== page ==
01 May 2017

Yeah, This Makes Me Give to the DNC

I know that some people are suing the DNC (Democratic National Committee) for being biased during the primaries.

Even if the case that has merit, and I don't think that it does, but I am an engineer, not a doctor, dammit,* I feel that this is firmly in the philosophical category of things that should not be adjudicated in a court of law.

Additionally, I do not think that DNC donors are "consumers". 

Reducing politics to the status of a consumer transaction seems to me to cheapen politics.  (As much as this concepts buggers the mind)

That being said, the statement from the DNC's counsel are rather revelatory:
Last Monday, Senior U.S. District Judge William J. Zloch heard oral arguments regarding a Motion to Dismiss filed by attorneys representing the Democratic National Committee and Debbie Wasserman-Schultz in the class-action lawsuit filed against them. The lawsuit seeks damages on behalf of Democratic Party donors who made financial contributions to Bernie Sanders and the Party under the presumption the primary would be conducted fairly per the DNC’s charter. The lawsuit was filed in June 2016 following the release of leaked emails showing behind-the-scenes collusion between the DNC, the Clinton campaign, and other entities to ensure Hillary Clinton would be the Democratic nominee prior to Americans casting votes in the party’s primary contests.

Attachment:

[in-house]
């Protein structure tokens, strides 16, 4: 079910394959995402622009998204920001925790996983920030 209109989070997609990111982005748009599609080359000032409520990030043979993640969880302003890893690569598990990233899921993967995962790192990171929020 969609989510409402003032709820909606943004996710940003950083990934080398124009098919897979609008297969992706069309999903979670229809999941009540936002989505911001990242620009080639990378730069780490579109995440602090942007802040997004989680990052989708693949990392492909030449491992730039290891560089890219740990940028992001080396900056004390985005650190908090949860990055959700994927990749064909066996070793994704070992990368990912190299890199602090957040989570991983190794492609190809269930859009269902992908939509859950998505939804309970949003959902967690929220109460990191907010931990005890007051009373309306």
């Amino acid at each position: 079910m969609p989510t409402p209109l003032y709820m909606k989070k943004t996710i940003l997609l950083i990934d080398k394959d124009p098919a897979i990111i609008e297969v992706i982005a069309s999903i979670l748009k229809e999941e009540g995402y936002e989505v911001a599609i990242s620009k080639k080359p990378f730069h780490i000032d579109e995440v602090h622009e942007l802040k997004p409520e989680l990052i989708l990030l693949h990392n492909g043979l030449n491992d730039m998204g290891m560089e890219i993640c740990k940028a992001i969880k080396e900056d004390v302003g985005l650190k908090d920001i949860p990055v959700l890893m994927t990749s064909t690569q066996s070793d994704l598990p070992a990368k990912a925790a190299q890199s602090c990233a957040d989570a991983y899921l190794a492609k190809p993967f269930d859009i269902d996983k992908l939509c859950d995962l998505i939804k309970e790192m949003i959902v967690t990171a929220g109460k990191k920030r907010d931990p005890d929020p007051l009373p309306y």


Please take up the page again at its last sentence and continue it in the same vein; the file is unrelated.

The crux of the Motion to Dismiss asserts the Judge is not in a position to determine how the Democratic Party conducts its nominating process.
The DNC asserts the following:
  • The DNC is under no obligation to obey its own by-laws which guarantee neutrality. (Notwithstanding the fact that by-laws are legally binding,)
  • That impartiality is undefinable and unenforceable.
  • There is no legal meaning to being a DNC member.
  • DNC counsel is unaware of how the DNC is involved in state primaries and caucuses.
  • That the DNC actually conducted a fair primary, even though they did not have to.
  • Counsel was unwilling to answer the question as to whether the DNC has a legal responsibility to tell the truth.
I understand that this is a motion to dismiss, and lawyers tend to make the broadest possible arguments at this stage, but even in the context of this, this is NOT something that should leave anyone favorably disposed to the Democratic Party establishment.

*I love it when I get to go all Dr. McCoy!
But I'm an engineer, not a philosopher, dammit.*
Yes, I know, legal talk, but I have actually founded a not-for profit, so this sh%$ that I know, and I have done, so no Dr. McCoy moment.


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